Day 16: Sugar and friends.
Well, patient readers, ours was no slow reentry into the world of learning; we began the moment we walked in with an exercise in cooking sugar. Sugar goes through stages as it’s cooked (with water, usually), named for the way the sugar behaves when cooled… thread, soft and hard ball, soft and hard crack, and finally caramel. We were all thoroughly impressed when Chef got the boiling sugar (yes, boiling) into the bowl of ice water by means of his fingertips. Certainly chilling his hand in the ice water beforehand helped, but they’re undoubtedly made of brass anyway.
We then went on to learn two different methods of making fudge. The first, which I will wholeheartedly recommend to almost everyone from now on, would be to head down to your local Price Chopper and see what you can dig up. You’ll find this first route easier by a considerable margin. Alternatively, for those people I wish to see become extremely fatigued and frustrated, I would recommend that they make their own. You begin by boiling sugar syrup, enriched with dairy, to the proper temperature – no stirring, as that would encourage the sugar to recrystallize, and we’re looking for smooth here. When that’s finished, you stir in chocolate (ours was Valrhona; apparently it’s still Christmas), and then heat the whole mess back up to two hundred forty degrees or so, again without stirring. This step only takes about sixty or seventy minutes, during which you can do whatever you want, as long as you stay right by the mixture, to make sure it doesn’t boil too violently or get agitated by a rogue stirrer who may be lurking around your kitchen. (If you can come up with a list of things to do while meeting that requirement, let’s hear it.) It’s surprisingly difficult to fight the urge to stir while you stand by watching something boil happily away. That hour or so spent, you pour the mixture slowly onto a giant marble slab, dot it with butter and whatever flavoring you’re using, and then, using a scraper, you fold the edges of it into the center over and over again. (Think of that I Love Lucy episode where she and Ethel spend the day working at the candy factory. Yeah, that one.) Here’s where all that time you were enjoying not stirring is paid back. You fold the mixture continuously for maybe thirty or so more minutes. The really fun part of this stage is that as time goes by and your arm becomes more and more tired, the mixture gradually becomes much more difficult to work with. Then, just as you reach the limit of what you’re willing to go through to make food, you add nuts, which immediately cools the mixture and makes it stiffer. This would be fine if you were done mixing, which you aren’t. After about fifteen more minutes of slapping this stuff around you are allowed to put it into a buttered dish so it can finally actually turn into fudge. How people ever had the stamina to figure out that you could do this is beyond my understanding.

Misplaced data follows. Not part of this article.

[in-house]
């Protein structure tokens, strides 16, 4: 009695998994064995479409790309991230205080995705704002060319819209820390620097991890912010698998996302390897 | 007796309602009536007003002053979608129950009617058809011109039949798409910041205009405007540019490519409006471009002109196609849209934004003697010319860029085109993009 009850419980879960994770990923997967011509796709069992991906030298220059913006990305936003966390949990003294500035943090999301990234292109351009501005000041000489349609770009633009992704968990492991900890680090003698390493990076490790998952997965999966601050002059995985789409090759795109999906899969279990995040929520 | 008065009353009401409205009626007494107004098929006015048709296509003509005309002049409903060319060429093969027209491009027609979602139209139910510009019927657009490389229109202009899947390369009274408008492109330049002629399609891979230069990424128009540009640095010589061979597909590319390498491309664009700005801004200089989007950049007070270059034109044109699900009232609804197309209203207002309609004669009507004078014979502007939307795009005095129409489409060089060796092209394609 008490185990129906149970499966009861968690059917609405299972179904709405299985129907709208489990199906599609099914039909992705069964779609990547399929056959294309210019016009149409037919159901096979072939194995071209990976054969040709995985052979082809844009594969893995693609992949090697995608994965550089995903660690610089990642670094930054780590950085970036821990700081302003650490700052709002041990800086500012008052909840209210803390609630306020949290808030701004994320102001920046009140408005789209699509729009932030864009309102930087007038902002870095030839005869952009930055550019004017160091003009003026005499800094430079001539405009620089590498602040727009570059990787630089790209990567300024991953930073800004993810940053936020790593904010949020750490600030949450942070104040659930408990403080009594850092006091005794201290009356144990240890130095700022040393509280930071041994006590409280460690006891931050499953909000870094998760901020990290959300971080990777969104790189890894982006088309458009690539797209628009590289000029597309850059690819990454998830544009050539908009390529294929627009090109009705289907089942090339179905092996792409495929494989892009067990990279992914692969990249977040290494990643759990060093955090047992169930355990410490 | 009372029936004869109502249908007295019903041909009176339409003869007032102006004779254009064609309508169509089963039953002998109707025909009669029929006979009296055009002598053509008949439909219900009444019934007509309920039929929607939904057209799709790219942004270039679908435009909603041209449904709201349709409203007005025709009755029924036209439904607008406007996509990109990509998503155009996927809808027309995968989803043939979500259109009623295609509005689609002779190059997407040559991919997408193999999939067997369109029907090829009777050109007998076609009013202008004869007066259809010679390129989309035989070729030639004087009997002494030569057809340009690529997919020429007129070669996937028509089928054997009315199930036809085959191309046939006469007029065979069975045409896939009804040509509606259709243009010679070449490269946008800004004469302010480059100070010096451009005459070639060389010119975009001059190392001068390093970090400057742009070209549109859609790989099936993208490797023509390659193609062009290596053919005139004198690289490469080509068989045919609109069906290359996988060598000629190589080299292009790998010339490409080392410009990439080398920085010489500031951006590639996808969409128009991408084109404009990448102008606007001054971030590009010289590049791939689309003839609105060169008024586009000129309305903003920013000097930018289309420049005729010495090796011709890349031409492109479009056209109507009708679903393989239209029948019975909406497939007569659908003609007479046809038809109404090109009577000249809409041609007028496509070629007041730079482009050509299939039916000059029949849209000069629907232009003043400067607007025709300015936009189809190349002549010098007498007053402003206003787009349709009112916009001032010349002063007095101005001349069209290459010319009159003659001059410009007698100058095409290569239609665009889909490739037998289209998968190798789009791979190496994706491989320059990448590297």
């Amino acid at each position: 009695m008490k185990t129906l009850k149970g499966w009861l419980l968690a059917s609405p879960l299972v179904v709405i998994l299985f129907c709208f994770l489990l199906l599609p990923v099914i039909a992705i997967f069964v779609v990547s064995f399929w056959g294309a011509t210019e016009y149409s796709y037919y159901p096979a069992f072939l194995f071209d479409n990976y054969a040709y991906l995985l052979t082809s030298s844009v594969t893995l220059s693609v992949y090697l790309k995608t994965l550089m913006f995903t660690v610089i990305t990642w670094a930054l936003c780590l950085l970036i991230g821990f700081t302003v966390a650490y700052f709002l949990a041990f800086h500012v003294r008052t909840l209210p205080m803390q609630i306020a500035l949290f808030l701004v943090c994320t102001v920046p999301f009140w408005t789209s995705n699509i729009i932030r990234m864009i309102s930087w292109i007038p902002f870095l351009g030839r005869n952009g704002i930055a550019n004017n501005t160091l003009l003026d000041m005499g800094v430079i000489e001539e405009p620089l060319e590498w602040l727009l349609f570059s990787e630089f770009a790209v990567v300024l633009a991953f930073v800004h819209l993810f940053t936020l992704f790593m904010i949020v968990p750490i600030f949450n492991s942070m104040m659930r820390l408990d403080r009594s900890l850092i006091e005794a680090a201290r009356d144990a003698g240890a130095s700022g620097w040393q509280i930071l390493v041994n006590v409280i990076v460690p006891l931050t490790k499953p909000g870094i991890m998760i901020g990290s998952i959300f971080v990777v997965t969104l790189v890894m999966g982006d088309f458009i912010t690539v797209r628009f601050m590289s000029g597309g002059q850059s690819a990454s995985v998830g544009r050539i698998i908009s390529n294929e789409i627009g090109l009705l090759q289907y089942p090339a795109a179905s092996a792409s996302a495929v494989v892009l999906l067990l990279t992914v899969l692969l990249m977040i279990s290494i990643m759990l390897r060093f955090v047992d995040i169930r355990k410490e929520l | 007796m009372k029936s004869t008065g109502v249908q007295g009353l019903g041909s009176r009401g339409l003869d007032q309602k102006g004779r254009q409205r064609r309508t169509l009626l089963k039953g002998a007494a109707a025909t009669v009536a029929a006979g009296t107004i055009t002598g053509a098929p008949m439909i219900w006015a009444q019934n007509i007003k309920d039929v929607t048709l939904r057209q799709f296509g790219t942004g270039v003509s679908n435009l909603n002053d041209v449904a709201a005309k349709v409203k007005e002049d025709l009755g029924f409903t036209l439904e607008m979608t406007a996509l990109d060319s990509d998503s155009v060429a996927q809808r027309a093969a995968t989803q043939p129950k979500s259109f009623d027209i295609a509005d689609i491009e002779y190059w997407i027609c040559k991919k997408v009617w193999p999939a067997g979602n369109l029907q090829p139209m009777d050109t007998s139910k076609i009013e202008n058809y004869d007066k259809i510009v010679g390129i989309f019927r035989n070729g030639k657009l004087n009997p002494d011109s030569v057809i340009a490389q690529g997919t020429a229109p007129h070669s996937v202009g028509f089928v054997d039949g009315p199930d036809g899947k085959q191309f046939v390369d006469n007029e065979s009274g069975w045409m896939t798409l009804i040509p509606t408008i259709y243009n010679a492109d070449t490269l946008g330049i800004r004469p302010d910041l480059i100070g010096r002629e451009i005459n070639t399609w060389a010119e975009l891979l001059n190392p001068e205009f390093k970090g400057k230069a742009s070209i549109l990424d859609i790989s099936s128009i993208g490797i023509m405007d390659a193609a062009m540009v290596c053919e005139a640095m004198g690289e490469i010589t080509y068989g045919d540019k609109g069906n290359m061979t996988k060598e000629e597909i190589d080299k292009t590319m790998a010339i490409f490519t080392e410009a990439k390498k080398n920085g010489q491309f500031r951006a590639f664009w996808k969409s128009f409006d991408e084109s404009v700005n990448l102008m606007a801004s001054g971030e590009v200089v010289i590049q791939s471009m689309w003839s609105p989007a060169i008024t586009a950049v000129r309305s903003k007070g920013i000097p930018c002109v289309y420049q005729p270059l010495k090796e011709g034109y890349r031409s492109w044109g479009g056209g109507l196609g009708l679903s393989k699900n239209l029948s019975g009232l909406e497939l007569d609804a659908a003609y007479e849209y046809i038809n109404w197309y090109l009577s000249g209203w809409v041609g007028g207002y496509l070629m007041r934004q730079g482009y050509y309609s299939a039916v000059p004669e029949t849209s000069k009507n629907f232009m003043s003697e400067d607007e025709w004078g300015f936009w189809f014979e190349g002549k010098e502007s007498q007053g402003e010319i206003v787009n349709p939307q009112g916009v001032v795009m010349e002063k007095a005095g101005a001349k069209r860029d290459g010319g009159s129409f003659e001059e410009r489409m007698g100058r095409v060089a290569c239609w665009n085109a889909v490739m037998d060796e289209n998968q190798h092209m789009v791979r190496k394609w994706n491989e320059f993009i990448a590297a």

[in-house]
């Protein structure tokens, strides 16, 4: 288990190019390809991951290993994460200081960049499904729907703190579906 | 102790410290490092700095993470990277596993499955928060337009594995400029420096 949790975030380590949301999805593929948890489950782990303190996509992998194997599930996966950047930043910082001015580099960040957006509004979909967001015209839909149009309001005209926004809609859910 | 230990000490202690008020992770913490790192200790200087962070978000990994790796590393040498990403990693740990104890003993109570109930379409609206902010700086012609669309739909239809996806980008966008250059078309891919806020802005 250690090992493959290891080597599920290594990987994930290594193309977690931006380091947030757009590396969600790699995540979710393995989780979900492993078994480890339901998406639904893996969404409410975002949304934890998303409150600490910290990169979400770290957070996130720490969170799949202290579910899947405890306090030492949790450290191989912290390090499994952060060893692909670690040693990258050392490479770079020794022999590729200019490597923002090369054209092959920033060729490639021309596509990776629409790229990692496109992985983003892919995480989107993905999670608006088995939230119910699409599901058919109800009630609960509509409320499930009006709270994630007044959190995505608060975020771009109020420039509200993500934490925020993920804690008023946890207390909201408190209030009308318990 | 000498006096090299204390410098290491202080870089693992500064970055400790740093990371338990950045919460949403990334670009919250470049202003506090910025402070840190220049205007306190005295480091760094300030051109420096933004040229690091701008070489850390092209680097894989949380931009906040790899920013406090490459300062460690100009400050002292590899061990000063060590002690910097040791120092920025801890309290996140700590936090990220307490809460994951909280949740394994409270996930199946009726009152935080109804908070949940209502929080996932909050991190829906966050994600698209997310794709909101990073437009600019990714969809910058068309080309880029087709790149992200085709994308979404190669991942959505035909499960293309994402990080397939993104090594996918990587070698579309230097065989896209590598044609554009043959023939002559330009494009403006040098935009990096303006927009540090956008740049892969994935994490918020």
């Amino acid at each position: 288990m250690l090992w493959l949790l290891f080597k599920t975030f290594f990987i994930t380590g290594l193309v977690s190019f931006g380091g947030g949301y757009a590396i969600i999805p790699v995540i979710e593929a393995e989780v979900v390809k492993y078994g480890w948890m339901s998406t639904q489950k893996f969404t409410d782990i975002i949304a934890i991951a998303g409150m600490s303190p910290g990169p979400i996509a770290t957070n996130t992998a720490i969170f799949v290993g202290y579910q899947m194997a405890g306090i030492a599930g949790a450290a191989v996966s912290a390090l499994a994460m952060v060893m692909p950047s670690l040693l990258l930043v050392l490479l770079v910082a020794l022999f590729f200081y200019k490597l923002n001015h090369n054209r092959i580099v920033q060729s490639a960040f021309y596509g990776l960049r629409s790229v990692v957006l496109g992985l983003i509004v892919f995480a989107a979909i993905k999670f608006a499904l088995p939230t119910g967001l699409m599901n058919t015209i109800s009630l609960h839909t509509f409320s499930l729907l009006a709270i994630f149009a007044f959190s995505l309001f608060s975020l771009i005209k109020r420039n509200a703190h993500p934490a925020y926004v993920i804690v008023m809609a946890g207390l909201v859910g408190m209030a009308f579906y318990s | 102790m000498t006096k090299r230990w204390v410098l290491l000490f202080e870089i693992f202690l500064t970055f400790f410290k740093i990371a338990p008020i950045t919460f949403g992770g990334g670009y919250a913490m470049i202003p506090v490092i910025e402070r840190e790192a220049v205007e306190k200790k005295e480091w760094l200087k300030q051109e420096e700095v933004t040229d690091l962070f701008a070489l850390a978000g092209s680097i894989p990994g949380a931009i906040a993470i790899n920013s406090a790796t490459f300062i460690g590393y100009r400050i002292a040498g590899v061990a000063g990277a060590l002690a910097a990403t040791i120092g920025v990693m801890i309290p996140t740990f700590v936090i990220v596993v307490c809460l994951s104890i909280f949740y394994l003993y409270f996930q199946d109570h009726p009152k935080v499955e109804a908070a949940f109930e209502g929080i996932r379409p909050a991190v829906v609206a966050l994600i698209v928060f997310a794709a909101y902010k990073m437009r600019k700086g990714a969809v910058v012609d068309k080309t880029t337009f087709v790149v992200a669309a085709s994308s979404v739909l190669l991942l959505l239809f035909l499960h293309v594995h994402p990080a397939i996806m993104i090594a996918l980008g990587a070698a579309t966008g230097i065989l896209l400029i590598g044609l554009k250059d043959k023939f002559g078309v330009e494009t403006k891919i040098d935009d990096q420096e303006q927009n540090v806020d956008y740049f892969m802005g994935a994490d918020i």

It was really good fudge, though, I have to say.
Next, we moved on to the last country whose meringue we will be investigating: Italy. In contrast to the French method, where sugar is added directly, or the Swiss, where sugar is heated with the egg whites, the Italian meringue is made by adding blisteringly hot sugar syrup to whipping egg whites. This meringue has the same proportion of ingredients as the others, but is significantly more stable. The drawback is that it’s pretty elaborate. The egg whites and the syrup both have to be at the correct stages at the exact same moment before they can be combined, and then the syrup must be drizzled in at the right speed while a giant beater is revolving around the mixing bowl, trying to flick it everywhere but where it’s supposed to go. There were hardened globs of sugar syrup pretty much everywhere. I think I’ll stick with the Swiss method. As in a previous lesson, we went on to saturate our meringue with butter, tint it, and then pipe it out into cockle shells, fine as fivepence.
And they looked better this time.